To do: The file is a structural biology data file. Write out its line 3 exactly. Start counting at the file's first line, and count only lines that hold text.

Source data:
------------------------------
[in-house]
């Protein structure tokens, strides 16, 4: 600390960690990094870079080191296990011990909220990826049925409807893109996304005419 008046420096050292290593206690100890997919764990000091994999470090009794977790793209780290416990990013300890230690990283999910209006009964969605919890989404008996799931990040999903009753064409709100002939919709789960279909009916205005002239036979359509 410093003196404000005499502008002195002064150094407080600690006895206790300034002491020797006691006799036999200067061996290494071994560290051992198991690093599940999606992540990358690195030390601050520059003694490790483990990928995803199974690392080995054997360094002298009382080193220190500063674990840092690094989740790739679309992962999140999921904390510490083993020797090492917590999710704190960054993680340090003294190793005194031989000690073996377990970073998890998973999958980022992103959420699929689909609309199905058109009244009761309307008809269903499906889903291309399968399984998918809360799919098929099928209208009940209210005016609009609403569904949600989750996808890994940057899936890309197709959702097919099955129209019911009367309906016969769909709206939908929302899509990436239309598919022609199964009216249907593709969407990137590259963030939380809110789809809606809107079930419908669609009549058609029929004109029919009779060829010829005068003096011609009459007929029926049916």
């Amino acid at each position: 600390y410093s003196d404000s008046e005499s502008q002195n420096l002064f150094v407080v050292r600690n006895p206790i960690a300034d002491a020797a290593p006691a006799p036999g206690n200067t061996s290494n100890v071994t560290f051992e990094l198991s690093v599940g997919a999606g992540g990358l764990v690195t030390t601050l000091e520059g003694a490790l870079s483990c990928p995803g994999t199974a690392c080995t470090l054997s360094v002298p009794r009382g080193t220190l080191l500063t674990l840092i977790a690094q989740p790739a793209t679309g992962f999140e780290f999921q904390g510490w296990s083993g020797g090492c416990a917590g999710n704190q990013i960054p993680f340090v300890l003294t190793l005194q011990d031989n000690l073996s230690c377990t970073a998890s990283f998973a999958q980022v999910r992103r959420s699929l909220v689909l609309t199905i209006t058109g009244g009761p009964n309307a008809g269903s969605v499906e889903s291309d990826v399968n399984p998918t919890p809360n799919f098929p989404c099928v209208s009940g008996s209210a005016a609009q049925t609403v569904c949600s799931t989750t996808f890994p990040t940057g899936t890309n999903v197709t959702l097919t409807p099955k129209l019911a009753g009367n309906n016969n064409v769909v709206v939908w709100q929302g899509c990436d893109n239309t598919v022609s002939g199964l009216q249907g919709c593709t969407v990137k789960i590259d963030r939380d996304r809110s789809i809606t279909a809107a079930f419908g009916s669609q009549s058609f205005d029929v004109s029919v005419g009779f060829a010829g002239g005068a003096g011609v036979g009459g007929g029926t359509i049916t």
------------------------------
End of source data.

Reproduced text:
């Amino acid at each position: 600390y410093s003196d404000s008046e005499s502008q002195n420096l002064f150094v407080v050292r600690n006895p206790i960690a300034d002491a020797a290593p006691a006799p036999g206690n200067t061996s290494n100890v071994t560290f051992e990094l198991s690093v599940g997919a999606g992540g990358l764990v690195t030390t601050l000091e520059g003694a490790l870079s483990c990928p995803g994999t199974a690392c080995t470090l054997s360094v002298p009794r009382g080193t220190l080191l500063t674990l840092i977790a690094q989740p790739a793209t679309g992962f999140e780290f999921q904390g510490w296990s083993g020797g090492c416990a917590g999710n704190q990013i960054p993680f340090v300890l003294t190793l005194q011990d031989n000690l073996s230690c377990t970073a998890s990283f998973a999958q980022v999910r992103r959420s699929l909220v689909l609309t199905i209006t058109g009244g009761p009964n309307a008809g269903s969605v499906e889903s291309d990826v399968n399984p998918t919890p809360n799919f098929p989404c099928v209208s009940g008996s209210a005016a609009q049925t609403v569904c949600s799931t989750t996808f890994p990040t940057g899936t890309n999903v197709t959702l097919t409807p099955k129209l019911a009753g009367n309906n016969n064409v769909v709206v939908w709100q929302g899509c990436d893109n239309t598919v022609s002939g199964l009216q249907g919709c593709t969407v990137k789960i590259d963030r939380d996304r809110s789809i809606t279909a809107a079930f419908g009916s669609q009549s058609f205005d029929v004109s029919v005419g009779f060829a010829g002239g005068a003096g011609v036979g009459g007929g029926t359509i049916t």